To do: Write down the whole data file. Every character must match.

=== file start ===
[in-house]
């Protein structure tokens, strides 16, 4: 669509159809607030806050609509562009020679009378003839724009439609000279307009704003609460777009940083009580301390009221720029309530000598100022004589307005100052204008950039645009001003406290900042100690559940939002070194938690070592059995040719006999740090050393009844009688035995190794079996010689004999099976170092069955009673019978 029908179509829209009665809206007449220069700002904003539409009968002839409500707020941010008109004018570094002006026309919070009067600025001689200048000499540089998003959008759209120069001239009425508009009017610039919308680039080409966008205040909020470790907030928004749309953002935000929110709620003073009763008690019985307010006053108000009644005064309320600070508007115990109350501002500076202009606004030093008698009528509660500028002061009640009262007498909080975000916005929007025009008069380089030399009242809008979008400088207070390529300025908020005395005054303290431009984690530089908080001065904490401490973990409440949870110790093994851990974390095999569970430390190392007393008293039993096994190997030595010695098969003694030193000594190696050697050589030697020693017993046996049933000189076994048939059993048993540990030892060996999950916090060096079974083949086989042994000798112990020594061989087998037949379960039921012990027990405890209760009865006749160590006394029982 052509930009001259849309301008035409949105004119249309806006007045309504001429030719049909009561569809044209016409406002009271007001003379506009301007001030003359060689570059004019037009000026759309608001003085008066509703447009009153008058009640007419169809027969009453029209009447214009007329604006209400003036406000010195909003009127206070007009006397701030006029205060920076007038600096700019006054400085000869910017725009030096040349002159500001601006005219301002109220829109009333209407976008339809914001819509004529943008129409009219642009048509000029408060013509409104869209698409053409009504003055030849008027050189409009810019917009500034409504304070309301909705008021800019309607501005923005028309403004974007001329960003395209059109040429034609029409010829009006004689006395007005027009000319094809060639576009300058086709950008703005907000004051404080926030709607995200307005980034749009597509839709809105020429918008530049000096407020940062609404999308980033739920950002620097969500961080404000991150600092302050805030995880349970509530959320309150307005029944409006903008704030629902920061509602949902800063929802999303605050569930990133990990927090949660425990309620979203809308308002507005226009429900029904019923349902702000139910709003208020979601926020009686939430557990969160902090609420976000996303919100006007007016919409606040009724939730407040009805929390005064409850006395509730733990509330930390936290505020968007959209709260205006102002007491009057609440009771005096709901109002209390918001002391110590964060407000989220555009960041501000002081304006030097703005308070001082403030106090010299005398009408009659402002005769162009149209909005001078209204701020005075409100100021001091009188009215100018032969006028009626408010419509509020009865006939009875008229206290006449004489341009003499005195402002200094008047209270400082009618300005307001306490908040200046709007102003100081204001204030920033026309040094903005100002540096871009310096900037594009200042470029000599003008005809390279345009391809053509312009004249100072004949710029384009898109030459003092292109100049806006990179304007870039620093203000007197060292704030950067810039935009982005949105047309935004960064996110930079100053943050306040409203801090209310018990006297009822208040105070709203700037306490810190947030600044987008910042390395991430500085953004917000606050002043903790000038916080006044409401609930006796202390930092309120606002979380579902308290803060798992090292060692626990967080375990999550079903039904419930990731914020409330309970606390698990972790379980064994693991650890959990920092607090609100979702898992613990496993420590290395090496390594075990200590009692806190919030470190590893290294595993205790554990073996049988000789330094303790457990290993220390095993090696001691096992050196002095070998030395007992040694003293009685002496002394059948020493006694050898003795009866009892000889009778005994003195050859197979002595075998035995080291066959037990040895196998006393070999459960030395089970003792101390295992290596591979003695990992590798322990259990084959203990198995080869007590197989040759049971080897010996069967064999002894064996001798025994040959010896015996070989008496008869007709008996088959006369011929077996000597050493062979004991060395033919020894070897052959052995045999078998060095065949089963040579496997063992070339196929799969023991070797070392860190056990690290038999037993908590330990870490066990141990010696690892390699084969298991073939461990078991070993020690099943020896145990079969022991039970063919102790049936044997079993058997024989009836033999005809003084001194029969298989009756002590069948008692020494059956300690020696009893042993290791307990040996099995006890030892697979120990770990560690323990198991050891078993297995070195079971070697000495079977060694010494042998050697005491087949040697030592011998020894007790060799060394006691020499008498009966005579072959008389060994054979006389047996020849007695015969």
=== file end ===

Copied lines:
[in-house]
């Protein structure tokens, strides 16, 4: 669509159809607030806050609509562009020679009378003839724009439609000279307009704003609460777009940083009580301390009221720029309530000598100022004589307005100052204008950039645009001003406290900042100690559940939002070194938690070592059995040719006999740090050393009844009688035995190794079996010689004999099976170092069955009673019978 029908179509829209009665809206007449220069700002904003539409009968002839409500707020941010008109004018570094002006026309919070009067600025001689200048000499540089998003959008759209120069001239009425508009009017610039919308680039080409966008205040909020470790907030928004749309953002935000929110709620003073009763008690019985307010006053108000009644005064309320600070508007115990109350501002500076202009606004030093008698009528509660500028002061009640009262007498909080975000916005929007025009008069380089030399009242809008979008400088207070390529300025908020005395005054303290431009984690530089908080001065904490401490973990409440949870110790093994851990974390095999569970430390190392007393008293039993096994190997030595010695098969003694030193000594190696050697050589030697020693017993046996049933000189076994048939059993048993540990030892060996999950916090060096079974083949086989042994000798112990020594061989087998037949379960039921012990027990405890209760009865006749160590006394029982 052509930009001259849309301008035409949105004119249309806006007045309504001429030719049909009561569809044209016409406002009271007001003379506009301007001030003359060689570059004019037009000026759309608001003085008066509703447009009153008058009640007419169809027969009453029209009447214009007329604006209400003036406000010195909003009127206070007009006397701030006029205060920076007038600096700019006054400085000869910017725009030096040349002159500001601006005219301002109220829109009333209407976008339809914001819509004529943008129409009219642009048509000029408060013509409104869209698409053409009504003055030849008027050189409009810019917009500034409504304070309301909705008021800019309607501005923005028309403004974007001329960003395209059109040429034609029409010829009006004689006395007005027009000319094809060639576009300058086709950008703005907000004051404080926030709607995200307005980034749009597509839709809105020429918008530049000096407020940062609404999308980033739920950002620097969500961080404000991150600092302050805030995880349970509530959320309150307005029944409006903008704030629902920061509602949902800063929802999303605050569930990133990990927090949660425990309620979203809308308002507005226009429900029904019923349902702000139910709003208020979601926020009686939430557990969160902090609420976000996303919100006007007016919409606040009724939730407040009805929390005064409850006395509730733990509330930390936290505020968007959209709260205006102002007491009057609440009771005096709901109002209390918001002391110590964060407000989220555009960041501000002081304006030097703005308070001082403030106090010299005398009408009659402002005769162009149209909005001078209204701020005075409100100021001091009188009215100018032969006028009626408010419509509020009865006939009875008229206290006449004489341009003499005195402002200094008047209270400082009618300005307001306490908040200046709007102003100081204001204030920033026309040094903005100002540096871009310096900037594009200042470029000599003008005809390279345009391809053509312009004249100072004949710029384009898109030459003092292109100049806006990179304007870039620093203000007197060292704030950067810039935009982005949105047309935004960064996110930079100053943050306040409203801090209310018990006297009822208040105070709203700037306490810190947030600044987008910042390395991430500085953004917000606050002043903790000038916080006044409401609930006796202390930092309120606002979380579902308290803060798992090292060692626990967080375990999550079903039904419930990731914020409330309970606390698990972790379980064994693991650890959990920092607090609100979702898992613990496993420590290395090496390594075990200590009692806190919030470190590893290294595993205790554990073996049988000789330094303790457990290993220390095993090696001691096992050196002095070998030395007992040694003293009685002496002394059948020493006694050898003795009866009892000889009778005994003195050859197979002595075998035995080291066959037990040895196998006393070999459960030395089970003792101390295992290596591979003695990992590798322990259990084959203990198995080869007590197989040759049971080897010996069967064999002894064996001798025994040959010896015996070989008496008869007709008996088959006369011929077996000597050493062979004991060395033919020894070897052959052995045999078998060095065949089963040579496997063992070339196929799969023991070797070392860190056990690290038999037993908590330990870490066990141990010696690892390699084969298991073939461990078991070993020690099943020896145990079969022991039970063919102790049936044997079993058997024989009836033999005809003084001194029969298989009756002590069948008692020494059956300690020696009893042993290791307990040996099995006890030892697979120990770990560690323990198991050891078993297995070195079971070697000495079977060694010494042998050697005491087949040697030592011998020894007790060799060394006691020499008498009966005579072959008389060994054979006389047996020849007695015969």